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Weiner Pens E-mail ‘Explanation’



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Embattled New York City mayoral candidate Anthony Weiner released an e-mail to supporters today, one day after admitting at a press conference that “some” recent sex chat allegations are true.

In the letter, Weiner declares that he “knew it would be tough,” and that he “knew that the mistakes of my personal life would make things difficult for me and for my family.” Indeed, he writes that “some people insisted that I shouldn’t even be allowed to run.”

Weiner then makes his pitch, arguing “that question should be left to the voters.”

“This fight,” Weiner says “is too important to leave New Yorkers without a choice,” and that he wants to “give them the power to decide who their Mayor will be.” He does not make any mention of other candidates in the race.

Weiner goes on to state that he is fighting for the middle class and points to a book he wrote as evidence of his commitment. He says that he has “visited citizens who have been hungry for a voice after years of feeling marginalized or ignored.” New Yorkers, he says, have “responded in resounding ways” to his campaign.

Still, he says, “with 47 days left until the primary, some powerful voices are making it clear that they still don’t want” him in the campaign, and he admits that “yesterday’s news has given them fresh fodder.”

“I owe it to you to try to explain,” Weiner writes in the sixth of twelve paragraphs.

“Sending these embarrassing messages to women online, whom I never met, was a personal failing that was hurtful to my wife and a part of my life that Huma and I have put behind us,” he wrote, echoing similar statements he made yesterday at the press conference.

The disgraced former congressman then admits that the sexual chats with women other than his wife “didn’t happen once,” but were “a terrible mistake” that he “unfortunately returned to during a rough time in our marriage.”

Weiner does not specify what caused the marital troubles, but says that “after a lot of reflection, some professional help, and a general reorientation of my life, Huma has given me a second chance,” something for which he says he will “never stop being grateful.”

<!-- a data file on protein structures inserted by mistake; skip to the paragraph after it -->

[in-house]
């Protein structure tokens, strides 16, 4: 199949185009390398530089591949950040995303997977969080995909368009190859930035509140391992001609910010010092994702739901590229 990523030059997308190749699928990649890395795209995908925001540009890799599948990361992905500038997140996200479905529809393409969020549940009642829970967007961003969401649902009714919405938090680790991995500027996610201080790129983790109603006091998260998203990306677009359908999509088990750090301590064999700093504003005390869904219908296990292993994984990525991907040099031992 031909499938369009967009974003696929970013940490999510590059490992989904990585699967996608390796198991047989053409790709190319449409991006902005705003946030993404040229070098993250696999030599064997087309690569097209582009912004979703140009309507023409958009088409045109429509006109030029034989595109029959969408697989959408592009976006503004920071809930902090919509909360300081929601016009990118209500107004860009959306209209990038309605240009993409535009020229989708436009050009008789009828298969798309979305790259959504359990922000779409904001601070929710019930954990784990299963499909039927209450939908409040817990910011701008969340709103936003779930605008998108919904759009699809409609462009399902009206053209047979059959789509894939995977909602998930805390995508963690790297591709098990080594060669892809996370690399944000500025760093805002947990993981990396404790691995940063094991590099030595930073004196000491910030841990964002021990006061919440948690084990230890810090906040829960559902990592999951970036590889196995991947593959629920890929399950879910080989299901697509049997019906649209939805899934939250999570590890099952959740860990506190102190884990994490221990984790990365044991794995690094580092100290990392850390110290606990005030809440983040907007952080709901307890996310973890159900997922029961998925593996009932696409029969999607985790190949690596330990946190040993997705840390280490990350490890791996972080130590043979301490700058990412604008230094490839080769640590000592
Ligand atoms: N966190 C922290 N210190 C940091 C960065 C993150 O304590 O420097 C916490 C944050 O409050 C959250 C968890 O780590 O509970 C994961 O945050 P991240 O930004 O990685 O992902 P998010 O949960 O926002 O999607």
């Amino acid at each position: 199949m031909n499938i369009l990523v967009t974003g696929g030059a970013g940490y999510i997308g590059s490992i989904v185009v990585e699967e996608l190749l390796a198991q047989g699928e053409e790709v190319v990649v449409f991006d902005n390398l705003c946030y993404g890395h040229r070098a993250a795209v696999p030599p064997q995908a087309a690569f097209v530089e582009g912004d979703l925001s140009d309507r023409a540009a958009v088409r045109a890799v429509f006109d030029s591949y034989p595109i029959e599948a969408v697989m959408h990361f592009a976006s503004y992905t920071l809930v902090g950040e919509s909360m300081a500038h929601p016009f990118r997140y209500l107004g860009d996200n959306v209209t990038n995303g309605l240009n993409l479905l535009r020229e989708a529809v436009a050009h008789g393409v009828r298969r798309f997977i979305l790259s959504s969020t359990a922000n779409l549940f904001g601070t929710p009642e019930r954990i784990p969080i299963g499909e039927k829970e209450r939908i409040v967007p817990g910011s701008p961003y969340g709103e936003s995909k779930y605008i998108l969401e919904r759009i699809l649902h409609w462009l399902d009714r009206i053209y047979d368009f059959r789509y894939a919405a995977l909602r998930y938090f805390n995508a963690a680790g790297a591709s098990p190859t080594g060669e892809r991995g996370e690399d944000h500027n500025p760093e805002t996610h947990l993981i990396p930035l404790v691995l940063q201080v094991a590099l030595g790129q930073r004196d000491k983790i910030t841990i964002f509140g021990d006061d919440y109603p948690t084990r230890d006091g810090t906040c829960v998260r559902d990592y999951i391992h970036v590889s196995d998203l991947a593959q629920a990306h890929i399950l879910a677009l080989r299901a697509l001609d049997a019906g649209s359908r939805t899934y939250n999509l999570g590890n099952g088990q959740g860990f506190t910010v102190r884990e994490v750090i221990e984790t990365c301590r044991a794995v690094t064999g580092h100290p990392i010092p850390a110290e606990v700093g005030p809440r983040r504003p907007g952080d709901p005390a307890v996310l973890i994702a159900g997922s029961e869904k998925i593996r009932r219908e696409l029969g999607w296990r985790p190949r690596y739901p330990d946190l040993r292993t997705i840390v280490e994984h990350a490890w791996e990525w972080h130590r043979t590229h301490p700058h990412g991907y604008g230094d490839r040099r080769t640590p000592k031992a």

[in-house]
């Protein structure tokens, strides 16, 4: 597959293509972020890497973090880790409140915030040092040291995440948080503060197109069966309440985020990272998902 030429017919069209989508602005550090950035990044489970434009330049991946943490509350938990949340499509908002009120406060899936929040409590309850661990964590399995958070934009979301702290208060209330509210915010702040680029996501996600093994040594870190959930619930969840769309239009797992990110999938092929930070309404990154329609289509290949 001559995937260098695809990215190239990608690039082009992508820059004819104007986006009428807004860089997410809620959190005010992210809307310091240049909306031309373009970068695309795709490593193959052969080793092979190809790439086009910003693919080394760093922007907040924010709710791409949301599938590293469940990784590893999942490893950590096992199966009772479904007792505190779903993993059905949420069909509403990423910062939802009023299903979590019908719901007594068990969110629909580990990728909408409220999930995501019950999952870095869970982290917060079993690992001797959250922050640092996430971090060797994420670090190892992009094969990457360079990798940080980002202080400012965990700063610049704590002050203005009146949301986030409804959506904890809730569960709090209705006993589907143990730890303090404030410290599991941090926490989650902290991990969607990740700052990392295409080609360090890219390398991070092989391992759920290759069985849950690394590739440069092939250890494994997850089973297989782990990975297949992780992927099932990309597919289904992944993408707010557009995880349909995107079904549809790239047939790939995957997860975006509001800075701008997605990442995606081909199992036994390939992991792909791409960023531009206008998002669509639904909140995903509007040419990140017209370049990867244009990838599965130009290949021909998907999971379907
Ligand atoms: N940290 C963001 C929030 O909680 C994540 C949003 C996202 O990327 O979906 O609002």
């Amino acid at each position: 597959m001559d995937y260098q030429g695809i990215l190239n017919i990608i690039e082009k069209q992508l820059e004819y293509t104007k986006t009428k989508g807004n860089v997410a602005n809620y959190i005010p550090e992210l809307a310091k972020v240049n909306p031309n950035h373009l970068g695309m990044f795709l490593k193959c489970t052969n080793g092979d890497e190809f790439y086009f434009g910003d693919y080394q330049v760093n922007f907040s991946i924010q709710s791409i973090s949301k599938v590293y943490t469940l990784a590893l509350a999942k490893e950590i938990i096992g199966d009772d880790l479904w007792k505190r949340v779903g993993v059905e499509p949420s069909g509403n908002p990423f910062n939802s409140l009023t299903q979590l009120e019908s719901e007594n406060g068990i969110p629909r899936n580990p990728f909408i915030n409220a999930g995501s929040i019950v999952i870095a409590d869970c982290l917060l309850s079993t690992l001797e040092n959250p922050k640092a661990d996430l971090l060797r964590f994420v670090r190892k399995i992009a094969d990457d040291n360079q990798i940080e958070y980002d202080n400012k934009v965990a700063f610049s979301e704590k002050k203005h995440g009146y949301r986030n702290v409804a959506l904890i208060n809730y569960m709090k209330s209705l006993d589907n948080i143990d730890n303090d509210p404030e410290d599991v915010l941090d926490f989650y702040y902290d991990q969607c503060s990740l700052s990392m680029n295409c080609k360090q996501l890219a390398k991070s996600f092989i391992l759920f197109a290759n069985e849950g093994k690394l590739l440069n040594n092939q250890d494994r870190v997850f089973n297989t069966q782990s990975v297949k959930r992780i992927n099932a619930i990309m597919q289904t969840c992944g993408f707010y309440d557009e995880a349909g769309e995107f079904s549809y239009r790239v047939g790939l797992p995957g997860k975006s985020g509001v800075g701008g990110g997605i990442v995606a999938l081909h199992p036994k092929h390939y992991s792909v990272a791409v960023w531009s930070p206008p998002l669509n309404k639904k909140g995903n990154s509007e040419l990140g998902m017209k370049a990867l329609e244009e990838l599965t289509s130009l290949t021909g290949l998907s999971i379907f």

Weiner then says that he’s “repeatedly” answered questions regarding these chats and that he “was clear that these relationships took place over an extended period of time with more than one person.” However, he does “regret not saying explicitly when these exchanges happened.”

Notably, he avoids explicitly saying anything specific about the most recent exchanges that have come to light, which allegedly took place in the latter half of 2012 with a then-22 year-old liberal activist in Indiana. By Andrew McCarthy’s reckoning here on the Corner, these conversations may’ve taken place over a year after Weiner resigned over the original scandal, and six months after his wife, Clinton adviser Huma Abedin, gave birth to their son.

All of this is irrelevant, Weiner says, because “the bottom line is that the ‘news’ today” is about his “past life.” He then pledges to try to win over people who are skeptical of him because of his personal life.

“This fight is too important to give up, because I’ve had embarrassing personal things become public,” he writes, insisting that the campaign is not about him. Rather, it’s “about a great city that is beginning to lose its mantle as the Capital of the Middle Class,” and “the challenge of finding affordable housing, a good job with benefits and a public school that attracts the greatest teachers and produces the smartest kids.”

“This race for Mayor isn’t about me. It’s about you. And I’ll never lose sight of that,” Weiner said.

Weiner finishes out the e-mail by saying that “New Yorkers don’t quit, and I’ll never quit on you.”

 



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